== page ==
Step by Step: Treating clubfoot with the Ponseti Method
Posted on 12 March 2020
A growing number of orthopaedic specialists are using a new form of treatment to help children who are born with clubfoot.
Clubfoot affects about one in every 500 children born in Southern Africa, according to research by local advocacy groups. Too often, the condition is misunderstood, going untreated – and even traditional treatment involves long, arduous and frequently unsuccessful surgery.
A non-invasive treatment, known as the Ponseti Method, is changing that, one child at a time.
Clubfoot is a congenital deformity that causes a baby’s foot to turn unnaturally inward or downward. The condition can occur in one or both feet, and affects the structures on the inside of the foot and calf, resulting in a small calf muscle and smaller foot.
In some cases, the deformity can cause the sole of the child’s foot to face sideways or even upward. While clubfoot does not cause any discomfort or pain, if left untreated, the child will not be able to learn to walk normally.
“There is no official source of reliable data to track the prevalence of clubfoot in South Africa,” explains Karen Moss, the founder of STEPS, a non-profit organisation dedicated to improving the lives of children born with clubfoot in the region. “Instead, we rely on independent research papers and data collected from clinics throughout the country – and from those, it is generally agreed by experts that the region has the second-highest rate of the condition in the world.”
Today, STEPS works with about 2 000 new cases each year. However, many more children, especially those in rural areas, are born with the condition and never undergo treatment, living their whole lives with a deformity that is ultimately curable.
Clubfoot is the most common musculoskeletal congenital abnormality affecting children, explains Dr Greg Firth, a paediatric orthopaedic surgeon who worked in specialised clubfoot clinics at Mediclinic Sandton and Chris Hani Baragwanath Hospital. At the time, the clinic saw about 200 patients a month.
Despite its prevalence, there is little evidence that points to a definitive cause of clubfoot but genetic factors are certainly involved. Babies born with clubfoot suffer from shorter-than-usual tendons connecting the muscles in the leg to bones in the heel and foot, says Dr Firth, who works with STEPS and is currently working in the UK.
It is an easily noticeable condition: once born, these children will have a foot that is twisted downward and inward, or turned so severely that it appears to be upside down. A child whose clubfoot goes untreated may live with a leg that is slightly shorter than the other, or underdeveloped calf muscles in the affected leg.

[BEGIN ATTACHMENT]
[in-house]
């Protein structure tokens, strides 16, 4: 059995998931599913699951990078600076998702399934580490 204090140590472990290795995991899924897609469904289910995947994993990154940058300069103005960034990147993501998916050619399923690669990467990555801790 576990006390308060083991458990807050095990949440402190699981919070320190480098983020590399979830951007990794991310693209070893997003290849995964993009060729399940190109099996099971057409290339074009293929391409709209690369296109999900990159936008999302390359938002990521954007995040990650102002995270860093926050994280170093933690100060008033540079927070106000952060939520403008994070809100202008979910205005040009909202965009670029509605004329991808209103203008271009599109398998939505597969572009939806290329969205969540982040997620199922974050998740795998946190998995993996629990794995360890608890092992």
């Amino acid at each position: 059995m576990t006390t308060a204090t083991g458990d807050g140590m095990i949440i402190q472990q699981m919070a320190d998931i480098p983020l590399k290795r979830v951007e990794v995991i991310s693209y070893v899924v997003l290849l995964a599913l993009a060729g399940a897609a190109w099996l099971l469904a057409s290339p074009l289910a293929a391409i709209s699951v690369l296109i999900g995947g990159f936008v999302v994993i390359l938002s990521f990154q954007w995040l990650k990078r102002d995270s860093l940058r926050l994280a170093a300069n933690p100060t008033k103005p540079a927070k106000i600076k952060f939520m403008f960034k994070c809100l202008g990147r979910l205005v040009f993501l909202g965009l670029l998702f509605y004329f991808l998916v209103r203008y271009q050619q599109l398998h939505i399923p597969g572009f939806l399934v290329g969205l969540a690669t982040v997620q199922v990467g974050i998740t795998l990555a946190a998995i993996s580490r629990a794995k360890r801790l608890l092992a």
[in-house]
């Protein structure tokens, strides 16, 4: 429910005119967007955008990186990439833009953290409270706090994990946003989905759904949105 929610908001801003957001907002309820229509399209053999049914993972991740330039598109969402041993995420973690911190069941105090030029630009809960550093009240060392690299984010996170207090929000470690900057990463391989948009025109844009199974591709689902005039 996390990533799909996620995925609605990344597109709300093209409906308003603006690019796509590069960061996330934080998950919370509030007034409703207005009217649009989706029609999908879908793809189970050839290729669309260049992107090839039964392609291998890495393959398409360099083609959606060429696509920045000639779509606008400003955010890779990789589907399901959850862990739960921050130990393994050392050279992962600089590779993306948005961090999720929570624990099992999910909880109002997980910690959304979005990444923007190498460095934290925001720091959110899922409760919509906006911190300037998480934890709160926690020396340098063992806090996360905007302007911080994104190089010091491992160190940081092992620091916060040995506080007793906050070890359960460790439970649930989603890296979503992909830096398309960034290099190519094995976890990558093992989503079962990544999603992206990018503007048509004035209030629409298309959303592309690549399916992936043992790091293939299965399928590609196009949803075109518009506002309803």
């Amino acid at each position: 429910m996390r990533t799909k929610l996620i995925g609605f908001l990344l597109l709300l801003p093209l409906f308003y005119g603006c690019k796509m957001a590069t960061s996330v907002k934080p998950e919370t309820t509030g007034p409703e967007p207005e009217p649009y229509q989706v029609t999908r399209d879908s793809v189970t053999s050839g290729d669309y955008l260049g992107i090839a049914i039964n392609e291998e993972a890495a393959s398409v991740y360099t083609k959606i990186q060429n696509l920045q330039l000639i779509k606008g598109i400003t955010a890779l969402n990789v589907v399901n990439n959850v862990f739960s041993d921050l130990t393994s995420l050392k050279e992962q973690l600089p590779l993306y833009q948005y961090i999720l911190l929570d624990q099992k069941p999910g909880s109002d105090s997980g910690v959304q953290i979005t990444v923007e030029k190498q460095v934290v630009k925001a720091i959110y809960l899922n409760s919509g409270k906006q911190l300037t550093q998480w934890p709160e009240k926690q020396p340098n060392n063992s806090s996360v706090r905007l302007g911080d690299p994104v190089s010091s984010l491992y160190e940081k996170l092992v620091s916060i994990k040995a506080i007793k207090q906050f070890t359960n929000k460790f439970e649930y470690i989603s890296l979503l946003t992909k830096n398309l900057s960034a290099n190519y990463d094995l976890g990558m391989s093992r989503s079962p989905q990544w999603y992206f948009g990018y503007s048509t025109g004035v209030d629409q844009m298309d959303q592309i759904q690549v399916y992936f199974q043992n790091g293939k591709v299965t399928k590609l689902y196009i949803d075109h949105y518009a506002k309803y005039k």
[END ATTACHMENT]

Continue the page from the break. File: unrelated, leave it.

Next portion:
Moss was motivated to raise awareness after her son, Alex, was born with clubfoot in both feet in 2003. “At the time, our treatment options were limited. Doctors were pushing his feet quite forcefully, which was painful and made no difference. So I started doing some research online.”
Her reading led her to the work of Dr Ignacio Ponseti, an orthopaedic surgeon in Iowa, who had invented a nonsurgical method of correcting clubfoot – and at just nine weeks old, Alex was flown to the United States for treatment.
Initial treatment involved a simple consultation, during which Dr Ponseti manipulated the ankle and fitted a cast. It took 15 minutes. Two weeks later, Alex’s feet were straight.
The Ponseti Method consists of two phases, says Dr Firth: casting, and wearing a brace. In the first week or two after birth, doctors will assess the extent of the deformity in the foot, stretch it correctly and apply a cast to correct the deformity. Often the Achilles tendon is tight and requires a small surgery to lengthen it. The casts are replaced once a week, and in most cases, the foot will have been corrected after five casts. After the Achilles
tendon is lengthened, children are then required to wear a brace full time for three months and then at night till four years of age. Without the brace, there is a far higher chance that the condition will recur.
This is a markedly less invasive approach than had been previously used, explains Dr Jason Crane, an orthopaedic surgeon at Mediclinic Cape Town. “Before the Ponseti Method became the global standard, we would treat these cases surgically, in a massive, open procedure called a posterior medial release: we would slice through the tendons, and lengthen them.”
This surgery would leave patients in pain, facing long recovery times, and with the prospect of complications requiring regular follow-up operations. “The real problem was that, by and large, these surgeries were unsuccessful – either over- or under-corrected. In a majority of cases, these patients would be left with some form of
The Ponseti Method has eliminated the need for surgery to correct clubfoot, he says, and improved results at the same time. Best of all, agrees Moss, it is a gentle procedure that is child-friendly. “At one stage, I was sitting on a chair with Alex on my lap while Dr Ponseti was fitting a cast. It was so gentle that Alex fell asleep while his foot was being treated.”
Today, STEPS partners with doctors and clinics across South Africa to bring the Ponseti Method to more and more corners of the country, by training paediatric orthopaedic surgeons at specialist workshops and conferences.
“When Alex was treated, Dr Ponseti was 89 years old,” says Moss. “So this has been around for many years and the SA Orthopaedic Association agreed to recognise the Ponseti Method as best practice in the treatment of clubfoot back in 2012. So there is no reason why children born with clubfoot should live in pain.”